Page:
"When I got hit (with the punch), I was like, 'Ah, shit. Get up! Get up!'" Johnson laughed. "And when I got hit with the knee, it wasn't like I blacked out. I remember every shot, felt every shot. That's why after the fight, I got up immediately. I was like, 'Ah, f---. All right. Watch out. Get out of the way. Thank you, ref, for saving my life, I guess.'"
While it was the first time Johnson had been stopped in a professional MMA fight - his three previous losses all came by way of decision - it wasn't the first time he got dropped in a fight or knocked out doing something else. Johnson said he once became unconscious while snowboarding and it was much worse than the Moraes knockout. He woke up and asked his friend what they were doing out in the snow, with no recollection of what had happened.
Months later, there are some positives to take from Johnson's loss to Moraes. Had the fight played out differently, Johnson might not have been offered the mixed-rules bout against Rodtang in the first place. A win over Moraes likely would have meant defending the title, not testing his skills against a Muay Thai champion.
About the work
Johnson was a heavy favorite to beat Moraes. When he lost, many people thought an immediate rematch would be in the cards. But Johnson felt it was necessary to work his way back up to title contention in order to get a second shot at the belt - something we see less and less of in MMA these days.
"There's something about working for something instead of it being given to you because of your name or because you're the favorite in the fight," Johnson said. "I would rather work for something."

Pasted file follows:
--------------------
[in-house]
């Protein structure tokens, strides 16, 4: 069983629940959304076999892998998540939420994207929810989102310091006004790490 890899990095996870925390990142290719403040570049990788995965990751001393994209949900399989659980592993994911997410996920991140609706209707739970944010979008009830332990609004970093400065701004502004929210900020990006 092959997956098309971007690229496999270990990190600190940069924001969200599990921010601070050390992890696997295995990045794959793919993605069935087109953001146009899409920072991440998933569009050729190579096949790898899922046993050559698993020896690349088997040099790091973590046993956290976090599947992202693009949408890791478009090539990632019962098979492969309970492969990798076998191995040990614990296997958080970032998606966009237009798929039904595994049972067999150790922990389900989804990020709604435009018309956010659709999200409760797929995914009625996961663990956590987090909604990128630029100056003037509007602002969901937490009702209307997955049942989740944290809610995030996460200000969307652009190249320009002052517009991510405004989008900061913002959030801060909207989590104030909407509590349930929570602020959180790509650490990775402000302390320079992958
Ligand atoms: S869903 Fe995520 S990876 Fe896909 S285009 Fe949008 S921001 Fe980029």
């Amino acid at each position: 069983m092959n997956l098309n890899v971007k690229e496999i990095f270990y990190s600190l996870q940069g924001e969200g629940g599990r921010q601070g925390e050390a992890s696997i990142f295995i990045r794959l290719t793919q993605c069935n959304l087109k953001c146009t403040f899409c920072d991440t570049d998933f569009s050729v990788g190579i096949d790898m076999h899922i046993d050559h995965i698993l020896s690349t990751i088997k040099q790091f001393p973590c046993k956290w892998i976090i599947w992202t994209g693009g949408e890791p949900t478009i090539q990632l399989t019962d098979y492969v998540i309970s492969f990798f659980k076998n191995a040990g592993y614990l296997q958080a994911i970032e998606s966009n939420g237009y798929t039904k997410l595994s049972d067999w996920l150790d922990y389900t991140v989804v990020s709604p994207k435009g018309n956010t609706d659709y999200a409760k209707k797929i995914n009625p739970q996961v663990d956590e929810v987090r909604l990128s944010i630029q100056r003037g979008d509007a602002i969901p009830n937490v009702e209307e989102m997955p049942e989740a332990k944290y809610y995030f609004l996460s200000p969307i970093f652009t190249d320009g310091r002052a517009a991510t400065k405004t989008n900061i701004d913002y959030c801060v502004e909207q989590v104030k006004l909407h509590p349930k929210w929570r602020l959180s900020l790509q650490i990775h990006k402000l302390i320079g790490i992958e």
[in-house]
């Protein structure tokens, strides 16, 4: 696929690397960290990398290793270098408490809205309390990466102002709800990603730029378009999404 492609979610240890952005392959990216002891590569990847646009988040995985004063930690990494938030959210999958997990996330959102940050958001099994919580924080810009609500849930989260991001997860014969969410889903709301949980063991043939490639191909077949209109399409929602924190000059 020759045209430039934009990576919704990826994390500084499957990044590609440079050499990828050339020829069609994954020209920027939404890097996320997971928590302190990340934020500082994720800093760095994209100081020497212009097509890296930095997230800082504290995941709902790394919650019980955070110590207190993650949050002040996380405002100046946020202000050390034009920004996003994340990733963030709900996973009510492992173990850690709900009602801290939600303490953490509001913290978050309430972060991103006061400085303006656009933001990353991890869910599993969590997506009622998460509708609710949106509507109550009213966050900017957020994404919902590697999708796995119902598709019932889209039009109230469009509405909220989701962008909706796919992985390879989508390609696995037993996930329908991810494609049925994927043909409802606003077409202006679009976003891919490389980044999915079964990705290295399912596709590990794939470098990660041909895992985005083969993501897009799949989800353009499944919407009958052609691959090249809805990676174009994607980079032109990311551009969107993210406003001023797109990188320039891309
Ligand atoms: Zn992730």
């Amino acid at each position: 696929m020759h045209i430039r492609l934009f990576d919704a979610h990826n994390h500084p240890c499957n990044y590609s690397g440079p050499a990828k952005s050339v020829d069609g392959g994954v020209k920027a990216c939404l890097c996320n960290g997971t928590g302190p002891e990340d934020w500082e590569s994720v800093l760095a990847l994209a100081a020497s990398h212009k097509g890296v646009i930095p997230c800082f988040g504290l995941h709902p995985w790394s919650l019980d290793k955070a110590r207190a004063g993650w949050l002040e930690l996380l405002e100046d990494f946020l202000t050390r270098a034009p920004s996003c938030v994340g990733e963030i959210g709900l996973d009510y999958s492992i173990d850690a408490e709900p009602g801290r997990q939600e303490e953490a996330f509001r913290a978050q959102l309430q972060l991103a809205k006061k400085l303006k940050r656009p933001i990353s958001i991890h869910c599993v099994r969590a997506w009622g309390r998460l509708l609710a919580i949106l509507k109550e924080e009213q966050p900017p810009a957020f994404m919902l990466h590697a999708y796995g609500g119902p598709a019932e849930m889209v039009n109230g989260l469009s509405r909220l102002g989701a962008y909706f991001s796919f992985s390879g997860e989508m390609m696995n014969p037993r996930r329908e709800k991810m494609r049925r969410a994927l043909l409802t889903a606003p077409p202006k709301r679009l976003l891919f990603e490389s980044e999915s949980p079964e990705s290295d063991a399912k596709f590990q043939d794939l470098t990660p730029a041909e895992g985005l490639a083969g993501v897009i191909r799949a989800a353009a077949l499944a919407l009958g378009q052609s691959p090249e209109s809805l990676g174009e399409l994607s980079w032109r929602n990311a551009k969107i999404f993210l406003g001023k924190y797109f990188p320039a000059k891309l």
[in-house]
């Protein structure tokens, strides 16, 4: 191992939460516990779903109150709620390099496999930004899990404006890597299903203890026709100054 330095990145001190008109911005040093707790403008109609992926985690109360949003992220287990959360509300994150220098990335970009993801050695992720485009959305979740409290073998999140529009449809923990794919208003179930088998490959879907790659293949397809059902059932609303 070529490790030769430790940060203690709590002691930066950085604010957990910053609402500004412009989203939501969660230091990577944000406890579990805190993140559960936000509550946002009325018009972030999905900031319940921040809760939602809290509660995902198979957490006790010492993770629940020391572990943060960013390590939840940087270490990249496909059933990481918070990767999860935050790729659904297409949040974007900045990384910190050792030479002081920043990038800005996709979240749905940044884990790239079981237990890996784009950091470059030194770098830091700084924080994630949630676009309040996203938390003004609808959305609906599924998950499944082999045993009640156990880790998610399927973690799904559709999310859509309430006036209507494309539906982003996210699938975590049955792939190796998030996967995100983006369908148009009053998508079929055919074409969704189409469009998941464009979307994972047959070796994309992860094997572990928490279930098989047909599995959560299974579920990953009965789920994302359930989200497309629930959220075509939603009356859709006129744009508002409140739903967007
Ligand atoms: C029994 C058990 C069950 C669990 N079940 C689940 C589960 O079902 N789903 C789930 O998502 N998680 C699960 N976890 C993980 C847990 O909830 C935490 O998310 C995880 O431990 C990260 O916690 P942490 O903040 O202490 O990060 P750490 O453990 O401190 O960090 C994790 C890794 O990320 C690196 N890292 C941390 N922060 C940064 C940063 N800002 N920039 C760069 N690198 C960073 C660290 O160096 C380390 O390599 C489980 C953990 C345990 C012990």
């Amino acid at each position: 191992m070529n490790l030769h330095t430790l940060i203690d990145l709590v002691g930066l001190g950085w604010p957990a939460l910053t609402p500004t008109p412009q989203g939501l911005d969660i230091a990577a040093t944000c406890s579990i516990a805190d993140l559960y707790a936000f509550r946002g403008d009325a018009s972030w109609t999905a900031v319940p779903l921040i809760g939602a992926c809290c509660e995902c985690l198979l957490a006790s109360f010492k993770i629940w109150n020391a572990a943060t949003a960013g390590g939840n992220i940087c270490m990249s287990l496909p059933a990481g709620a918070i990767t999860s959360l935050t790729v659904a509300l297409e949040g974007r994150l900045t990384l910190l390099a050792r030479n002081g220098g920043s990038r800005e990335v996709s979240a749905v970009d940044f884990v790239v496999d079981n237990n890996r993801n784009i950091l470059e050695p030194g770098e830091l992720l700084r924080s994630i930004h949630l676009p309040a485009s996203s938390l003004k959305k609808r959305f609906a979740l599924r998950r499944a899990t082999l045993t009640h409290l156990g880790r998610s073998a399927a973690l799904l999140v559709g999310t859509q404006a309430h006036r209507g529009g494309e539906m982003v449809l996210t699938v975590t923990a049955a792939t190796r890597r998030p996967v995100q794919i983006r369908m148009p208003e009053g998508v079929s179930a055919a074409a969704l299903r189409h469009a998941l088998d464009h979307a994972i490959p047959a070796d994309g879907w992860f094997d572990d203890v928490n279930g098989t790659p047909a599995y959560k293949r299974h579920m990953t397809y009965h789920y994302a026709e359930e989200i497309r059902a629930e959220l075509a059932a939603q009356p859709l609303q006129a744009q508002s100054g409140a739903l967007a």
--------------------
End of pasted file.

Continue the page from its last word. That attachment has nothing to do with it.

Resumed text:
Johnson talked about the fight on video just hours after it happened, making no excuses and thanking Moraes for the opportunity.
He had a similar reaction when he dropped the UFC flyweight title to Henry Cejudo by a narrow split decision in 2018, ending a historic championship reign. Johnson doesn't lose often, but when he does, he's been gracious in defeat.
More than a fighter
Part of that, he said, is because his life doesn't revolve around fighting. He has a wife and three children, and his primary goal as an MMA fighter is to provide for them - not to pursue the glitz and glamor that comes with being a champion. If you walk into Johnson's home in Washington state, there's no evidence that he's one of the greatest MMA fighters of all time - no posters on the walls and no belts on mantles, he said.
Plus, Johnson wants to be a good example for his two sons and daughter by showing them that losing isn't the end of the world.
"They're going to get into sports, they're going to suffer defeats, they're going to battle adversity," Johnson said. "I don't want to display a piss-poor attitude in front of them, because they watch, they learn from that."
It remains to be seen whether Johnson will try to claim the ONE flyweight title again after the fight with Rodtang. He isn't really sure himself. He said it'd be great if he became the undisputed ONE champion before hanging up his gloves, but he would be "completely fine" if the opportunity never comes his way. His legacy is already intact.
In the 15th year of his pro career, Johnson is open to doing almost anything out of the ordinary: a Muay Thai fight, a kickboxing match, a boxing match with a YouTuber or a celebrity. Just not a jiu-jitsu match against grappling ace turned MMA fighter Garry Tonon, who's two weight classes above him, Johnson laughed. Or Johnson could go back to normal MMA after the Rodtang fight if that's what ONE wants. The possibilities are endless.
"I spent the last 13 years of my career striving for gold," Johnson said. "And I achieved it multiple times, defended it multiple times. I was a champion for six years. I've already been in that space. I've already been at the top of the mountain.
"I'm at the point now in my career where I'm just looking to have fun and enjoy myself."